Post-scan responses were collected to ensure that participants believed that either an outside financial “Expert” or the student running the experiment (“Peer”) was giving the advice. No participants indicated suspicion of the indicated advisor. One participant (“Expert” group) indicated only following advice and not attempting to form independent judgments for each stock and was subsequently excluded from all analysis. The remaining 42 participants acknowledged use of the advice as an aid in decision-making at the beginning of the task.
However, in both groups all participants indicated using personal strategies as their main decision tool, citing an increased comfort with the task and a lack of trust in the advisor as the task continued. Interestingly, rates of obedience differed significantly between the two groups (t(40) = 2.48, p = 0.018), with the “Expert” group (obedient on 30.38 ± 4.29% of trials with advice) obeying the advice significantly more often than the “Peer” group (27.44 ± 3.19%). As the study session progressed, participants exhibited decreasing rates of obedience to the advice as it went from good to mixed to bad. This effect was larger in the “Peer” group than the “Expert” group (Figure 2). We conducted a 2-way ANOVA and found significant main effect for Group (“Expert” vs. “Peer”; F(1,1240) = 17.951, p<0.0001) and Run (1–6; F(5,240) = 84.126, p<0.0001). The interaction effect was also significant (F(5,240) = 2.744, p = 0.020).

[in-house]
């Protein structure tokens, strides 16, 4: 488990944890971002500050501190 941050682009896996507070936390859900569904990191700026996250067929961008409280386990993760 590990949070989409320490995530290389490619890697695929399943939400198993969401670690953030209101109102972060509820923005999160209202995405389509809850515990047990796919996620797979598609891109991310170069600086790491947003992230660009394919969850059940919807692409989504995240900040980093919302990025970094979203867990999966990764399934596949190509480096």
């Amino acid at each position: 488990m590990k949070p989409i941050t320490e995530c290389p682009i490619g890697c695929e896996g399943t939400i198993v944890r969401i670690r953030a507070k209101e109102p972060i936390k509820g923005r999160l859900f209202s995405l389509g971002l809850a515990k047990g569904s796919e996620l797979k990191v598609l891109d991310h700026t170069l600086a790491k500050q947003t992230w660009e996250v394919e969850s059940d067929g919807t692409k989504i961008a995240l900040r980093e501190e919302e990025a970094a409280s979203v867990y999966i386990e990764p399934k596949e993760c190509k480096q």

Significant differences in number of obedient decisions in the last half of the study session (runs 4–6): Run 4(t(40) = 2.08, p = 0.044), Run 5 (t(40) = 3.47, p = 0.001) and Run 6 (t(40) = 3.09, p = 0.004). The “Expert” group was significantly more obedient to the advice in the last three runs than the “Peer” group.